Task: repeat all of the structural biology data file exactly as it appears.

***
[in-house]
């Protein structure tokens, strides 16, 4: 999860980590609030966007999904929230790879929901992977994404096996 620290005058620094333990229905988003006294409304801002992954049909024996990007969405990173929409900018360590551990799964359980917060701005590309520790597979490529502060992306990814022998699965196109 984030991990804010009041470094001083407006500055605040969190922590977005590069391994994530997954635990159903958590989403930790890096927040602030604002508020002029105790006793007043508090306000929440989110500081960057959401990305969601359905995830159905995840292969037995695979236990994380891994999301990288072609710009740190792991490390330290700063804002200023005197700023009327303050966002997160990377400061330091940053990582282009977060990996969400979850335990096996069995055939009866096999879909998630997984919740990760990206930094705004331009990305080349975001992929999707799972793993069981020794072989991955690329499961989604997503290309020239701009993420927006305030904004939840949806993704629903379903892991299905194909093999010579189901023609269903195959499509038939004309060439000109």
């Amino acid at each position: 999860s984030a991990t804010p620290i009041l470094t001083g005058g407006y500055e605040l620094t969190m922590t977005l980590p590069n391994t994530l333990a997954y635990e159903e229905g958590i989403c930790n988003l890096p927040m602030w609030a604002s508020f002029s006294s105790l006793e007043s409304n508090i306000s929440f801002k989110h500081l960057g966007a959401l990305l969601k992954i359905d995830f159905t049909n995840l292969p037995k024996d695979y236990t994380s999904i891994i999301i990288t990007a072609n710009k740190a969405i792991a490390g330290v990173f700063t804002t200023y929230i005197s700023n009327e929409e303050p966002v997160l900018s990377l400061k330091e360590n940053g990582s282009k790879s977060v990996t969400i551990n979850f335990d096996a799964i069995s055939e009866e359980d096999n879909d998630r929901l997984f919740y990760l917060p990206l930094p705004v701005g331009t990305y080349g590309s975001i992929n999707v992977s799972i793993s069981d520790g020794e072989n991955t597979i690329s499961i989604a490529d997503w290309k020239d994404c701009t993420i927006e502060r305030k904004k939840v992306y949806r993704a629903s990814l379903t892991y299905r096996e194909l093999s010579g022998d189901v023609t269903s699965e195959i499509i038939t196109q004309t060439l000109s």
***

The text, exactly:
[in-house]
């Protein structure tokens, strides 16, 4: 999860980590609030966007999904929230790879929901992977994404096996 620290005058620094333990229905988003006294409304801002992954049909024996990007969405990173929409900018360590551990799964359980917060701005590309520790597979490529502060992306990814022998699965196109 984030991990804010009041470094001083407006500055605040969190922590977005590069391994994530997954635990159903958590989403930790890096927040602030604002508020002029105790006793007043508090306000929440989110500081960057959401990305969601359905995830159905995840292969037995695979236990994380891994999301990288072609710009740190792991490390330290700063804002200023005197700023009327303050966002997160990377400061330091940053990582282009977060990996969400979850335990096996069995055939009866096999879909998630997984919740990760990206930094705004331009990305080349975001992929999707799972793993069981020794072989991955690329499961989604997503290309020239701009993420927006305030904004939840949806993704629903379903892991299905194909093999010579189901023609269903195959499509038939004309060439000109």
């Amino acid at each position: 999860s984030a991990t804010p620290i009041l470094t001083g005058g407006y500055e605040l620094t969190m922590t977005l980590p590069n391994t994530l333990a997954y635990e159903e229905g958590i989403c930790n988003l890096p927040m602030w609030a604002s508020f002029s006294s105790l006793e007043s409304n508090i306000s929440f801002k989110h500081l960057g966007a959401l990305l969601k992954i359905d995830f159905t049909n995840l292969p037995k024996d695979y236990t994380s999904i891994i999301i990288t990007a072609n710009k740190a969405i792991a490390g330290v990173f700063t804002t200023y929230i005197s700023n009327e929409e303050p966002v997160l900018s990377l400061k330091e360590n940053g990582s282009k790879s977060v990996t969400i551990n979850f335990d096996a799964i069995s055939e009866e359980d096999n879909d998630r929901l997984f919740y990760l917060p990206l930094p705004v701005g331009t990305y080349g590309s975001i992929n999707v992977s799972i793993s069981d520790g020794e072989n991955t597979i690329s499961i989604a490529d997503w290309k020239d994404c701009t993420i927006e502060r305030k904004k939840v992306y949806r993704a629903s990814l379903t892991y299905r096996e194909l093999s010579g022998d189901v023609t269903s699965e195959i499509i038939t196109q004309t060439l000109s």